Kahne's NASCAR career may be over
The 38-year-old recently announced his impending retirement following the conclusion of the 2018 season and withdrew from this weekend’s Brickyard 400 due to lingering issues from heat exhaustion sustained last weekend during the Southern 500 at Darlington Raceway.
But during a teleconference on Friday morning, Kahne says the problems run much deeper than just last weekend.
The Cup Series veteran said he has faced these issues for over a year, including last year’s race at the Indianapolis Motor Speedway, when he last reached victory lane. He also experienced similar bouts of dehydration at Kentucky Speedway and Bristol Motor Speedway.
He even admitted that the ailment played a factor in his decision to retire.
THE MODERATOR: Good morning, everyone. Thank you for joining us today in advance of this weekend's events at Indianapolis Motor Speedway. We are now joined by our Monster Energy NASCAR Cup Series driver Kasey Kahne, driver of the No. 95 Chevrolet for Leavine Family Racing. Casey, thank you for taking time to spend time with us this morning. At this time we'll turn it over to you.
I had basically since last year, you know, since last year, the start of this year, each race I get a little bit worse by the end of the race with my hydration. It just got to where at Darlington I had been to the care center a few times. Darlington I had to go to the care center again. It's been the worse that it's been this time. It's kind of lingered all week, stuck with me. I just need to figure out how to make it better.
At Darlington, about a hundred to go, it was really hard to keep my eyes open and see. I was struggling to do that. I was trying to control my heart rate because it was so high. I basically just kind of laid in the car and drove around the corners. I had to just control the car just to try to do as little as possible so my heart rate would go down because it was so high. At that point all I'm doing is focusing on my body and my health, not on what I should be actually focusing on, and that's racing.
After the race, I went to the care center. I threw up all the way there. A lot of fans seen it. Threw up in the care center. They got IVs going in both arms. At that point I got to where I wasn't sick any more. Sick all the way on the drive home.
It's just been a rough week. That's where I'm at today. Not racing Indy. Really tough decision. I would much rather be there than not. At this point I have to just figure out how to finish these races, how to be able to go that long in a hot car in the environment that we're in, between the air temp and the dew point degrees, just to control it all.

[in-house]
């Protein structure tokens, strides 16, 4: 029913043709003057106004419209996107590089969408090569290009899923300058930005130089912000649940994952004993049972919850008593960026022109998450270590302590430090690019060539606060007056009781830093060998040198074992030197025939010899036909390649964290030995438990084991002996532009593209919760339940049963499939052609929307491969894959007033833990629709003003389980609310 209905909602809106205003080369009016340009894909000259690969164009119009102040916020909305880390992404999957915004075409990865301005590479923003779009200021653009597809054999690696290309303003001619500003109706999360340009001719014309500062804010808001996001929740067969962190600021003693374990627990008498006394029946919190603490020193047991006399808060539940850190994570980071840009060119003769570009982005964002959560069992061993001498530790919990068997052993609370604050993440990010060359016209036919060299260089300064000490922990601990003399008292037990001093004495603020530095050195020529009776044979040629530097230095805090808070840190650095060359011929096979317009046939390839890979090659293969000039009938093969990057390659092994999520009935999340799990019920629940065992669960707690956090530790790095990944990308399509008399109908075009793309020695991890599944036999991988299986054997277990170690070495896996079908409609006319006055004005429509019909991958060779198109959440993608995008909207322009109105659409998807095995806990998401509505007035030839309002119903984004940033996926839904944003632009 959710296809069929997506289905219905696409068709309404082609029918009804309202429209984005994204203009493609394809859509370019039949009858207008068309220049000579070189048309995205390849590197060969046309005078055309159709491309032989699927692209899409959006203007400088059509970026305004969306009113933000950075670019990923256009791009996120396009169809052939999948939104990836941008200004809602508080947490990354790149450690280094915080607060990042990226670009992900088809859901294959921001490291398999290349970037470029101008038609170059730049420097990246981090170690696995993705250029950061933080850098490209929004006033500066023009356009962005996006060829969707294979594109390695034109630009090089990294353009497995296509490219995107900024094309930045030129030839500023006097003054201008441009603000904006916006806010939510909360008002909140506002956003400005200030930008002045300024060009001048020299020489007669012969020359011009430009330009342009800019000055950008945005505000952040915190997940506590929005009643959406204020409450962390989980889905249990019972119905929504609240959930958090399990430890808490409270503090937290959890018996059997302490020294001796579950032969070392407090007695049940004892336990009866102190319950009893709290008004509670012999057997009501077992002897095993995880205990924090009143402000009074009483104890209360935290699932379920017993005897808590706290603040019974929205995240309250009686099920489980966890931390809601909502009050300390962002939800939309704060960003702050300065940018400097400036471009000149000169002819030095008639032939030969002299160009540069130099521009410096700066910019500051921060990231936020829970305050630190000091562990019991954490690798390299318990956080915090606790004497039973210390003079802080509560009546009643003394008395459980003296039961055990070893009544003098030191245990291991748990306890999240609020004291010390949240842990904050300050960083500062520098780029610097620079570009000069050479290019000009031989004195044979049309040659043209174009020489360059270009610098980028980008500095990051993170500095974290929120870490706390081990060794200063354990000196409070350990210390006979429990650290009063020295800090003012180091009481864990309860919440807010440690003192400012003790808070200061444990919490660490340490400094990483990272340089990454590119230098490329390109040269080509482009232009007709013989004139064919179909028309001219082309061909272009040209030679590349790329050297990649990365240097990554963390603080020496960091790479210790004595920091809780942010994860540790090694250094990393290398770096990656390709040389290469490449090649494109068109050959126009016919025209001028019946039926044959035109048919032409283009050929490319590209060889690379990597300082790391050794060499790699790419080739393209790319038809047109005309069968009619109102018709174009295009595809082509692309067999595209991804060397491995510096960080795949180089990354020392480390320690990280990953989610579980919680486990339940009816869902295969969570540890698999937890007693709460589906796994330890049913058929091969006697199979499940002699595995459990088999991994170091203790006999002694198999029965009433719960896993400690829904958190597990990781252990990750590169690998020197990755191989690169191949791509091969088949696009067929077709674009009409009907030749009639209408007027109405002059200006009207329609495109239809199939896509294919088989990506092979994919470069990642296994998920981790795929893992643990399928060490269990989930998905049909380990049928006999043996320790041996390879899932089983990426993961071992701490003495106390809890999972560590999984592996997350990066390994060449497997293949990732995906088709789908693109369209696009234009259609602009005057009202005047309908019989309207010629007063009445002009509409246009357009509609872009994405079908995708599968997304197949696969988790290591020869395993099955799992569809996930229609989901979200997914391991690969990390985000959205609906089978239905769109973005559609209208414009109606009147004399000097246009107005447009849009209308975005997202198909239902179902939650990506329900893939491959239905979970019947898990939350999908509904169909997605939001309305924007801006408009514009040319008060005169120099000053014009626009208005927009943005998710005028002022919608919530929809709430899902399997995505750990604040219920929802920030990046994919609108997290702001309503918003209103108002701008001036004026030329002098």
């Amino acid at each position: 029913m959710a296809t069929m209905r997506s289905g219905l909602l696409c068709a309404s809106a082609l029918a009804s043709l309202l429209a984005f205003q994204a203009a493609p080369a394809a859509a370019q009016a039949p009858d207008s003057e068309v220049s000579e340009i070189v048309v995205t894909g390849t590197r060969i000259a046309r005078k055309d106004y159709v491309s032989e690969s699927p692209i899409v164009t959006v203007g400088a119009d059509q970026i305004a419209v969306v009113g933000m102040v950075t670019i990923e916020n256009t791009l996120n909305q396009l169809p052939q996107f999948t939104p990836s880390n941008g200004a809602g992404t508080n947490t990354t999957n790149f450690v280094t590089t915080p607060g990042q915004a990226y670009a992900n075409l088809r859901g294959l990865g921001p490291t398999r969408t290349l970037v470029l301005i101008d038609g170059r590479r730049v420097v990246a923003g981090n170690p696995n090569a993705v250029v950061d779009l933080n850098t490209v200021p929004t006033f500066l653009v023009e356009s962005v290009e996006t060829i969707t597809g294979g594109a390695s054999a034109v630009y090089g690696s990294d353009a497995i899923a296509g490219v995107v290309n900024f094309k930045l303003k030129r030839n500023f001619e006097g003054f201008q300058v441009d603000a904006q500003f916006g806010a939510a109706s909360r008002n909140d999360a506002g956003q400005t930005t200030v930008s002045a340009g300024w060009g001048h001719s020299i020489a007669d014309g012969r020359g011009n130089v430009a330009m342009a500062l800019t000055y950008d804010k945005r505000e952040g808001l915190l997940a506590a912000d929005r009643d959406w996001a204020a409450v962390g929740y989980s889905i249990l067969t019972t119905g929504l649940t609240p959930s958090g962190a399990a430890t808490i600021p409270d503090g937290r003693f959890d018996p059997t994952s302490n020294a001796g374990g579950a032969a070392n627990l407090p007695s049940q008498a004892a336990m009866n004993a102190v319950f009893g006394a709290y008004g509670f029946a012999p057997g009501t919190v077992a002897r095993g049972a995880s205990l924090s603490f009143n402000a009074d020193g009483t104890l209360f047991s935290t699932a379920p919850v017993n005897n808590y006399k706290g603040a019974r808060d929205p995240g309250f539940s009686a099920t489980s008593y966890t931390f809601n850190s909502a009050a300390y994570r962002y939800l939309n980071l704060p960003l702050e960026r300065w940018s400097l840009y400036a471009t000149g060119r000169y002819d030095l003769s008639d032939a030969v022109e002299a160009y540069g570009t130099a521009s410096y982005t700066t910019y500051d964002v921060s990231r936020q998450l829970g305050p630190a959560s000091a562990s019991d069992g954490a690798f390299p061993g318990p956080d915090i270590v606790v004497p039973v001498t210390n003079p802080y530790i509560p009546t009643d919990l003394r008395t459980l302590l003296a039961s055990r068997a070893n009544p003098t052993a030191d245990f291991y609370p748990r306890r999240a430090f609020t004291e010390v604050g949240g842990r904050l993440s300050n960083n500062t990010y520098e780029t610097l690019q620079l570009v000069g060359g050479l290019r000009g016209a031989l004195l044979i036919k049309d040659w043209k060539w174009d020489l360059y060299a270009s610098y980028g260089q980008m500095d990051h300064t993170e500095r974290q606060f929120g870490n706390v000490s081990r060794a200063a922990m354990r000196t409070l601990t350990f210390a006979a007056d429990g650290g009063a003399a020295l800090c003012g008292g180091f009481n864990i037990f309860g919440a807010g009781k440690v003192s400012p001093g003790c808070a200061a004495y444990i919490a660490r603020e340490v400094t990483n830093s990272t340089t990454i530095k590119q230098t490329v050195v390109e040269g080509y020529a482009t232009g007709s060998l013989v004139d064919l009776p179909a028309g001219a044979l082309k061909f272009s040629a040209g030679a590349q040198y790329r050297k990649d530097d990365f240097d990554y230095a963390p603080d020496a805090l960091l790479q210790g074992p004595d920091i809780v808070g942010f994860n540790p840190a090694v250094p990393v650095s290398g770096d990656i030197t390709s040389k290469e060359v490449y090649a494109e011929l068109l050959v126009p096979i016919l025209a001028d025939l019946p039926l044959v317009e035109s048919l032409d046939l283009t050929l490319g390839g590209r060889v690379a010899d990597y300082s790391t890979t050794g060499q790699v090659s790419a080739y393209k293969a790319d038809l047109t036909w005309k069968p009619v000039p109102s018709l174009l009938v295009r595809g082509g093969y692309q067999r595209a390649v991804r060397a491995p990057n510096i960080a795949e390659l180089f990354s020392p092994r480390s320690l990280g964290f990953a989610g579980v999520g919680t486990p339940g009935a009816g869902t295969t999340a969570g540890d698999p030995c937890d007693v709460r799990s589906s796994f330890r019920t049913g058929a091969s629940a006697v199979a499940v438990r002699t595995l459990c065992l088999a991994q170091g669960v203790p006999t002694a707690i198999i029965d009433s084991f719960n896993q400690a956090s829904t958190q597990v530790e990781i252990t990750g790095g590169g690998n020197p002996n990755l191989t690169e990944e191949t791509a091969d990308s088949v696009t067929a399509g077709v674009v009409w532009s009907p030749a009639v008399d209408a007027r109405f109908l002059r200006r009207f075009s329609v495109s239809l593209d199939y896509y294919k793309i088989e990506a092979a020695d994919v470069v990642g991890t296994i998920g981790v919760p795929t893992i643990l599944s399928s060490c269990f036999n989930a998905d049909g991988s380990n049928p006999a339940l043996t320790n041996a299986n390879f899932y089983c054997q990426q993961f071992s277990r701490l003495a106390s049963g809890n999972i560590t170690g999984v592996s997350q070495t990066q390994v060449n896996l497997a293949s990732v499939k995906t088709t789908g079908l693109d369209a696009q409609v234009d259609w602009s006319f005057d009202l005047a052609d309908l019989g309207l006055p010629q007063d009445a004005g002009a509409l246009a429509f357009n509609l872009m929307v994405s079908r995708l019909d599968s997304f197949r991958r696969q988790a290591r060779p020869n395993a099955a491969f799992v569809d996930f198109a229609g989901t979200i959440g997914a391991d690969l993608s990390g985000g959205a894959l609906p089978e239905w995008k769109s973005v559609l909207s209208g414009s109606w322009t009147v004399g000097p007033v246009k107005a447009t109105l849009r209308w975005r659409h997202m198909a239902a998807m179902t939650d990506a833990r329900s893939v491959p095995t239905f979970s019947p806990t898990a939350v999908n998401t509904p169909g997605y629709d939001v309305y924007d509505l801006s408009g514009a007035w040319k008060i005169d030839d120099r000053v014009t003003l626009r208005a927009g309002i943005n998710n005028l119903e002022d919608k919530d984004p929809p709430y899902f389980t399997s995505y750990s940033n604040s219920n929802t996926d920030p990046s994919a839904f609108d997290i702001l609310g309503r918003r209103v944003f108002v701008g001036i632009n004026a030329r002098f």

It's been really tough. It's getting worse as the season has been going. Just been struggling with it. Have to figure it out before I get in there again and do it.
THE MODERATOR: We'll now go to media for questions.
Q: Is this a matter of something that you're going through because you're a driver in a car or are you sick? Should you be able to handle this? What sort of testing are you undergoing right now? Did you feel it last year?
KASEY KAHNE: I could feel this coming on for -- there were times last year when I definitely felt it. This year it's been much more consistent. At this point the reason why I actually feel really good during the week, I feel good the first part of the race until I lose that amount of fluids. At that point it's when it starts going that direction. I can't keep back up.
We just did blood work. The doctor had a few different tests that we did this week. So we're just going through that stuff, trying to find a way to, you know, be able to put together a whole race and not hurt my body internally by the end of each race when they're this hot right now.
Q: Is this something, what you go through in these races, that the normal human should be able to go through, and you would be ill if you didn't do it? Is it so dramatic that not every person could do it?
KASEY KAHNE: I think it depends on everybody. I've been basically the same size, the same person for 15, 16 years in NASCAR. I didn't start having problems until the last year, two years. I don't really know why that is. We're trying to figure that out. But I just can't control the temperature of my body and my heart race. Once it gets to that point, there's nothing I can do till I get out of the car. We're still trying to figure that out. That's why I'm not racing this weekend, because I don't want to create any more damage to myself, to my body, until I understand it better.